Policy

ACLU Sues Tenn. School Districts For Blocking LGBT Web Sites

The American Civil Liberties Union sued two Tennessee school districts in federal court yesterday, claiming that the districts' Internet filters unconstitutionally block students from accessing Web sites focusing on lesbian, gay, bisexual and transgender (LGBT) issues.

The suit alleges that the filtering software used by the districts blocks access to Web sites specializing in LGBT policy issues, including the Gay Lesbian Straight Education Network and Human Rights Campaign. In contrast, the suit notes, students are able to access Web sites that condemn homosexuality or advocate "reparative therapy" programs that attempt to change a person's sexual orientation.

"We hope the school districts will unblock LGBT sites," Catherine Crump, the ACLU attorney serving as counsel to the plaintiffs, told me via email. "We're not asking them to remove the filters altogether. This is not a case about porn. The school districts already block pornography, and we're not challenging that. What is at issue here is whether schools can block pro- but not anti-LGBT websites. We think they can't. That's viewpoint discrimination and it's not allowed under the First Amendment."

Olivia Brown, a spokeswoman for Metropolitan Nashville Public Schools, responded by saying that the district "has a contract with an outside vendor to provide Internet filtering services," but would not comment further, as the district's legal department had just received the lawsuit and was reviewing the matter.

Keila Franks, one of the student plaintiffs in the case, told me that she initially contacted the ACLU after a friend of hers told her that LGBT websites were not accessible at her school. "These Web sites definitely shouldn't be blocked just because they promote acceptance and tolerance for gay people," she said. "If a lawsuit is necessary to bring those changes about, then it's important that the lawsuit take place."

Franks also said that her classmates are supportive of her decision to press the issue in court. "My friends believe that I'm standing up for what's right. They don't believe that it's fair that these websites are being blocked, and they're proud that I'm actually doing something about it."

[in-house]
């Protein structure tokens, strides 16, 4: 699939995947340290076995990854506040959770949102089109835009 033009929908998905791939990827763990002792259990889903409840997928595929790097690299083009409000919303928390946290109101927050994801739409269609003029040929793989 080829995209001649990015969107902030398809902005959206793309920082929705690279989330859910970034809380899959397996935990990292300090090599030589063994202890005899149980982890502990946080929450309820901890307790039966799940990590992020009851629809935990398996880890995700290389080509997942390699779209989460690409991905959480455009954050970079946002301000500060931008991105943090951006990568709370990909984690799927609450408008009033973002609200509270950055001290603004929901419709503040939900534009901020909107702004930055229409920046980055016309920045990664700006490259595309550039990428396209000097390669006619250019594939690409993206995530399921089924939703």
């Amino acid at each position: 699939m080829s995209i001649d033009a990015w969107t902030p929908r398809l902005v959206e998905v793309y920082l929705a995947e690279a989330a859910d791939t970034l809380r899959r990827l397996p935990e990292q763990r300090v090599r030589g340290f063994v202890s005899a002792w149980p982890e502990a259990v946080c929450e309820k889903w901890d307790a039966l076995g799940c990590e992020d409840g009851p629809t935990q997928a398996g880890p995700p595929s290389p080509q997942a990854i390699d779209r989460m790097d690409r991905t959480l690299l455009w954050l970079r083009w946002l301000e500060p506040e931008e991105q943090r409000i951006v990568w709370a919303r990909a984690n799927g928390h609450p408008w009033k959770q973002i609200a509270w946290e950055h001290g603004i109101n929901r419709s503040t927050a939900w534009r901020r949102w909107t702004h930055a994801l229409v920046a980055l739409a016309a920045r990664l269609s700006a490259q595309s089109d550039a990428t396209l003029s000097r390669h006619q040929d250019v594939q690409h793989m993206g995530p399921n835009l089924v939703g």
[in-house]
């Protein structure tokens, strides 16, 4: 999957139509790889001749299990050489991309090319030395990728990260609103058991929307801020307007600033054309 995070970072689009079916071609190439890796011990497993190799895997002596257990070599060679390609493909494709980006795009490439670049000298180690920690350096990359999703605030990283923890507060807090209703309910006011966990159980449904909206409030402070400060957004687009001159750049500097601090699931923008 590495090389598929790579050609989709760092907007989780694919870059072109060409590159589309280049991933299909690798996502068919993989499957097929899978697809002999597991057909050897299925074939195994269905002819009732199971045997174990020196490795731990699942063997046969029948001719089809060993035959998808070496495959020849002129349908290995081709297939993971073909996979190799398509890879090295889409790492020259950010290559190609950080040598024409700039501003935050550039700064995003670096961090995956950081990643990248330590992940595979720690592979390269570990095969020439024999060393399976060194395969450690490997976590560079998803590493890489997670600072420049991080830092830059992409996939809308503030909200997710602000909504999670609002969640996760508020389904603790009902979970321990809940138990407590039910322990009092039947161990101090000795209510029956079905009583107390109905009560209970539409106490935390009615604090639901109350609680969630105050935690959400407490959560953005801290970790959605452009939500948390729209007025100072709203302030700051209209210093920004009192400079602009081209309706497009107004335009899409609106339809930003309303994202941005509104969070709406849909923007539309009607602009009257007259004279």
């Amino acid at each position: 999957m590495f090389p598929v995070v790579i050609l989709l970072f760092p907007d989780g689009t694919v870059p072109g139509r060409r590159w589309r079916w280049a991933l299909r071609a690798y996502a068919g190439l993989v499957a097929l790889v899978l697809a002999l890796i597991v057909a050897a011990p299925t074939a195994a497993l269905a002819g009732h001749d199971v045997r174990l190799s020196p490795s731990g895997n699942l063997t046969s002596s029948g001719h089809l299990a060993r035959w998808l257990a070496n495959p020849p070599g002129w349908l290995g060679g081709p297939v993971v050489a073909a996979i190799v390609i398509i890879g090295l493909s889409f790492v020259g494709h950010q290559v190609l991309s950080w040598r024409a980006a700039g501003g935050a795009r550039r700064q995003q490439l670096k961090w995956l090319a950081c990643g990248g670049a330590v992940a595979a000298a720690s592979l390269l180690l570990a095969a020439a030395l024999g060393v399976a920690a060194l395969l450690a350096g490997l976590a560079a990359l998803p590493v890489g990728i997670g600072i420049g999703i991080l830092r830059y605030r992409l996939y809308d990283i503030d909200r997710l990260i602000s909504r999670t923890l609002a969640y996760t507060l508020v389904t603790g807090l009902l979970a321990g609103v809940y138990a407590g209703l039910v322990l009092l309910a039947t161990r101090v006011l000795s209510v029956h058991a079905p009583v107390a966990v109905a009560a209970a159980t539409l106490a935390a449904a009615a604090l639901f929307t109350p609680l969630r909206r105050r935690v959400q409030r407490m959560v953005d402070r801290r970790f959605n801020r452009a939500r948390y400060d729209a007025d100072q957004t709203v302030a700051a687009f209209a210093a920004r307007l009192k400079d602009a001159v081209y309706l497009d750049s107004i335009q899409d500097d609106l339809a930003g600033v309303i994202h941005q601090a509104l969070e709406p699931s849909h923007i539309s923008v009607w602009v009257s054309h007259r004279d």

Filtering Internet access at schools is a common practice, particularly within districts that receive federal Internet access subsidies known as the E-Rate program. The federal law known as the Children's Internet Protect Act requires schools receiving such funding to utilize a "technology protection measure" to prevent students from accessing obscene or harmful materials, but Crump argued that the law doesn't apply in this particular case. "Schools that receive E-Rate funding are only required to filter obscenity, child pornography, and certain other sexually explicit materials," she said. "The Tennessee schools are blocking access to the sites of civil rights organizations that advocate for the fair treatment of LGBT persons. Federal law does not require the blocking of this valuable information."

Along with Keila Franks, the lawsuit has been filed on behalf of three other students and Knoxville High School librarian Karyn Storts-Brinks. "They need to have access to these resources without having to come out to an adult before they're ready," Storts-Brinks told KnoxNews.com. "Not having access to that kind of information can be very frustrating. As educators, we do everything we can to ensure that they don't reach that level of frustration."

Comments

 

Please keep your community civil. All comments must follow the NPR.org Community rules and terms of use, and will be moderated prior to posting. NPR reserves the right to use the comments we receive, in whole or in part, and to use the commenter's name and location, in any medium. See also the Terms of Use, Privacy Policy and Community FAQ.

Support comes from: